Mark Spitz and his squad of three "sweepers" move through Zone One of lower Manhattan, a walled-off enclave scheduled for resettlement in the aftermath of a zombie plague.

Sag Harbor
Benji, one of the only black kids at an elite prep school in Manhattan, tries desperately to fit in, but every summer, he and his brother, Reggie, escape to the East End of Sag Harbor, where a small community of African American professionals has built aworld of is own.

Zika, Flint Water, and More

Welcome back! Curious to know more about some of the top science headlines in the news? Look for stories and sources below.

The CDC recently released a travel warning about traveling to countries impacted by Zika. This NIH blog article depicts our best guesses as to how the sickness will spread, a summary of past research into the disease, and ends with some great research article links for more information.

As we've all heard in the news, the contamination of Flint's drinking water remains a source of controversy. Want to read through the scientific sources? The EPA has released documents here. The Virginia Tech team that also studied the water has put together a website complete with testing results, articles in press and other interesting information.

In happier news, mathematicians announced the discovery of a new prime number over break. Find out more of the history of prime numbers on this website or at length in Prime Obsession.

Finally, 4 new elements were added to the periodic table over break. Learn more about elements 113, 115, 117 and 118 in this NPR article. You can also learn more about some of the elements in the periodic table in The Disappearing Spoon and more about the table itself in A Well-Ordered Thing.


Black History Month @ COD

Black History MonthJoin the COD Center for Student Diversity and Inclusion for the Black History Month 2016 Opening Celebration on Tuesday, Feb. 2, from 12 noon to 1 pm, in the Student Services Center (SSC) Atrium. This celebration will kick off a month long series of events and activities titled Black Variations: Voice and Vision.

For the full Black History Month calendar and full descriptions of events, visit the COD Black History Month website.

To learn more about African-American history, visit the Library's African-American History research guide.

Winter Break Hours & Closings

Winter in DuPage county sceneThe Library will be closed and have reduced hours over COD's Winter Break between Dec. 19 and Jan. 22.

The full list of closings and reduced hours is as follows:

  • Saturday, Dec. 19, and Sunday, Dec. 20: Closed
  • Monday, Dec. 21: 7:30 am - 4:30 pm
  • Tuesday, Dec. 22: 7:30 am - 4:30 pm
  • Wednesday, Dec. 23: 7:30 am - 4:30 pm
  • Thursday, Dec. 24, through Sunday, Jan. 3: Closed
  • Monday, Jan. 4, - Friday, Jan. 8: 7:30 am - 4:30 pm
  • Saturday, Jan. 9, and Sunday, Jan. 10: Closed
  • Monday, Jan. 11, - Thursday, Jan. 14: 7:30 am - 4:30 pm
  • Friday, Jan. 15: Closed for In-Service Activities
  • Saturday, Jan. 16, and Sunday, Jan. 17: Closed
  • Monday, Jan. 18: Closed for Martin Luther King, Jr. Holiday
  • Tuesday, Jan. 19, - Thursday, Jan. 21: 7:30 am - 4:30 pm
  • Friday, Jan. 22: Regular Spring hours begin

For more information, see the Library's Hours & Closings page.

Have a safe and restful break!

Photo credit: Tom Gill (CC BY-NC-ND 2.0)

(Yet Another) New Dinosaur Discovery!

Researchers from George Washington University and the Chinese Institute of Vertebrate Paleontology and Paleoanthropology have just discovered a new plant-eating dinosaur, the Hualianceratops wucaiwanensis, which the NSF says would be about the size of a spaniel and cousin to a triceratops.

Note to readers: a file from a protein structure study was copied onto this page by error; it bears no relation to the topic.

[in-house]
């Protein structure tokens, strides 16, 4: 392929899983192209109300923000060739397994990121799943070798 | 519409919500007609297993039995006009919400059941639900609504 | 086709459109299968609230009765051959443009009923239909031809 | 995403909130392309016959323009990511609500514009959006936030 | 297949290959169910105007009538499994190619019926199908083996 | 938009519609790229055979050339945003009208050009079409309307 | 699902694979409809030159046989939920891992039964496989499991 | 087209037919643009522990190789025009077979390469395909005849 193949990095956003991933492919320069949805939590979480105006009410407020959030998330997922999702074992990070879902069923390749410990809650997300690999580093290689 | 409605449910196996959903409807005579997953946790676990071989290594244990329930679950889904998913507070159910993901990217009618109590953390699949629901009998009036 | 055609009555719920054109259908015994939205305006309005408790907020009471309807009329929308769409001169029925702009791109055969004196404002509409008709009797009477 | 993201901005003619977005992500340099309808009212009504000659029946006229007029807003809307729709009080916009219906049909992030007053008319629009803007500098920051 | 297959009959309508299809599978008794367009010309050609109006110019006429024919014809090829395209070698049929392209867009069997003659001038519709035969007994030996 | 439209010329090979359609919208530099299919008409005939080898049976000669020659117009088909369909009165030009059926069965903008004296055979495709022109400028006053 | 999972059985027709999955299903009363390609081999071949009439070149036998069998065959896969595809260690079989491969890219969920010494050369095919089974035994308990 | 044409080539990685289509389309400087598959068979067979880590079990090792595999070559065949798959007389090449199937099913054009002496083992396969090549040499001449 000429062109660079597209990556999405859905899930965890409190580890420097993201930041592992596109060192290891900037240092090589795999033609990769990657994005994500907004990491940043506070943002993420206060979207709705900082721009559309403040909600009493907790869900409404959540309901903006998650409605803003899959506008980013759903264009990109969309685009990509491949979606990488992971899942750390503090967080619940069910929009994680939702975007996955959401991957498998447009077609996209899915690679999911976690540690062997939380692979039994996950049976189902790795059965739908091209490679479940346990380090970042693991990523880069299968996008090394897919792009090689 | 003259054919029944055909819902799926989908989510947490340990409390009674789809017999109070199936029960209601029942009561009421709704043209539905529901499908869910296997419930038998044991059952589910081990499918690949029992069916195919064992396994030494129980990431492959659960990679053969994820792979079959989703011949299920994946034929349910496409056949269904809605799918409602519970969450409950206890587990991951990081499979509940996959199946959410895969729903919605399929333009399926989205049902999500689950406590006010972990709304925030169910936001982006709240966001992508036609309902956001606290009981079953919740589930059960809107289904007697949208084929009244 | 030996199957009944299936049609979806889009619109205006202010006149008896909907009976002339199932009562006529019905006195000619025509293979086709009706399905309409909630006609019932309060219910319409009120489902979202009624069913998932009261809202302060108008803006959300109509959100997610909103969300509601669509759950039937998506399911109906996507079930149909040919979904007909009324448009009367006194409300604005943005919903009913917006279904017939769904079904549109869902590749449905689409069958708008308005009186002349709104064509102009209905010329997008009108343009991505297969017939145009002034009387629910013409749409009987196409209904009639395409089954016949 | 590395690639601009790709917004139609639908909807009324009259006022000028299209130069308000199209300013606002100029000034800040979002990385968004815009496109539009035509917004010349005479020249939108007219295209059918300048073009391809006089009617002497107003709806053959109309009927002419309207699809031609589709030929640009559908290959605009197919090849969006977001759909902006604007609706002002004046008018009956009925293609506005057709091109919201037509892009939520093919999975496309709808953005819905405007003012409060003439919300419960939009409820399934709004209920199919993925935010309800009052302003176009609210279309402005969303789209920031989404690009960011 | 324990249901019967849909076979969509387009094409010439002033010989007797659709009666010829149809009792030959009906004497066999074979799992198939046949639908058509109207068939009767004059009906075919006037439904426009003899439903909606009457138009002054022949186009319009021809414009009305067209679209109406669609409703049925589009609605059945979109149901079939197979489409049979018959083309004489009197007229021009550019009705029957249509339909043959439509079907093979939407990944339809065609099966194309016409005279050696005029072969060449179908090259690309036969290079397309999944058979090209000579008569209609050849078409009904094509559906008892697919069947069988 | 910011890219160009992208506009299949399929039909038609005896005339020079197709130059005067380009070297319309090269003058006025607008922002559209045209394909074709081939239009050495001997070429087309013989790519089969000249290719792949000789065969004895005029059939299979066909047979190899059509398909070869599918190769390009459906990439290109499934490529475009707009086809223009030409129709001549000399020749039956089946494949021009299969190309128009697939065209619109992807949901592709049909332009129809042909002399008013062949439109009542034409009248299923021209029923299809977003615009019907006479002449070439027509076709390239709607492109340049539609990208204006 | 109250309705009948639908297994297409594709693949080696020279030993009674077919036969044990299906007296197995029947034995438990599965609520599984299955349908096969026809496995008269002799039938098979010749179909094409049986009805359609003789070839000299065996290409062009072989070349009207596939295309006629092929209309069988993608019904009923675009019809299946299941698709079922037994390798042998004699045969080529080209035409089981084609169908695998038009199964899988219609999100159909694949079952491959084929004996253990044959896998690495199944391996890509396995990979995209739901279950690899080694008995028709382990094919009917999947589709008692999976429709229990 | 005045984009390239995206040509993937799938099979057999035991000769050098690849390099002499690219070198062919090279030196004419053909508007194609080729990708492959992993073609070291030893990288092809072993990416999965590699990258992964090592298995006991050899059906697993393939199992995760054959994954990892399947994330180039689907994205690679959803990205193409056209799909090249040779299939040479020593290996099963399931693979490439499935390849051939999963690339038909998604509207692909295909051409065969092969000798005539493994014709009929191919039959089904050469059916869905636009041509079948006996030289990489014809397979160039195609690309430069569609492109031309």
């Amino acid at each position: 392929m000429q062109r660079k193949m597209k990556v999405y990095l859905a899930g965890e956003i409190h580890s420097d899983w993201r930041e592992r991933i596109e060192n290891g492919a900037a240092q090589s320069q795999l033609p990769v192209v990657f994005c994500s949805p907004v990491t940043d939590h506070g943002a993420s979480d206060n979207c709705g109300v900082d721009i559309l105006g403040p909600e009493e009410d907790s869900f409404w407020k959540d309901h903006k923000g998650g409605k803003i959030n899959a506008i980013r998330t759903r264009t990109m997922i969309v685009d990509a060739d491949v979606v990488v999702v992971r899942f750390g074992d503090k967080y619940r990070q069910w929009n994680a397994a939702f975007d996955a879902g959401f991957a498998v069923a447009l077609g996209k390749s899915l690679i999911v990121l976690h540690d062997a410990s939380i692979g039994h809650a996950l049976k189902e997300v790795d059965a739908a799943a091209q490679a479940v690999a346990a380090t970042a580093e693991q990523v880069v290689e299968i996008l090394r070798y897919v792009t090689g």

This is only one of several dinosaur discoveries in 2015.

Want to know more about current dinosaur theories? We have some new books on the topic that you might like to read:

Science Direct and Academic Search Complete also have a number of good articles about current developments.

Questions? Contact me.


Extended Study Hours

Extended Library Hours, Dec. 6 - Dec. 17To help you prepare for the end of the semester, the Library will have extended hours from Dec. 6 through Dec. 17. The hours are as follow:

  • Sunday, Dec. 6: 12 noon - 11 pm
  • Monday, Dec. 7: 7:30 am - 11 pm
  • Tuesday, Dec. 8: 7:30 am - 11 pm
  • Wednesday, Dec. 9: 7:30 am - 11 pm
  • Thursday, Dec. 10: 7:30 am - 11 pm
  • Friday, Dec. 11: 7:30 am - 4:30 pm
  • Saturday, Dec. 12: 9 am - 4:30 pm
  • Sunday, Dec. 13:12 noon - 11 pm
  • Monday, Dec. 14: 7:30 am - 11 pm
  • Tuesday, Dec. 15: 7:30 am - 11 pm
  • Wednesday, Dec. 16: 7:30 am - 11 pm
  • Thursday, Dec. 17: 7:30 am - 11 pm
  • Friday, Dec. 19: Normal hours (7:30 am - 4:30 pm)

See the Library hours page for more details.

Good luck on your finals!

Silent Computer Lab Opens

Need a quiet space to work on a paper, or do research? The Library has opened room 2030 as a silent computer lab for the last two weeks of normal classes. The lab will be open Monday through Friday, from 9 am until 3 pm, from November 30 through December 11.

To get to the computer lab, head to the second floor of the SRC. The lab is just behind the stairs to the third level. You'll be able to print to the normal library printers as well.

Struggling to find sources for your projects or to figure out how to narrow your topic, or just have a general question? Head to the library reference desks on each floor of the library, email us, or chat.

Good luck with your classes, and we'll see you this spring!

Digital Tattoo Workshop

Digital tattoo logoAs part of the Library's SOS Workshop series, a free "Digital Tattoo " workshop will be offered today at 2 p.m., in Library classroom SRC 2024.

Much like a real tattoo, the content you post online is seen by more people and stays around longer than you imagine. Attend this session to learn how to manage your “digital tattoo.” Topics covered will include online privacy, security, digital ethics and digital citizenship.

Room SRC 2024 is on the Library's main level. The session lasts about an hour. No signup required.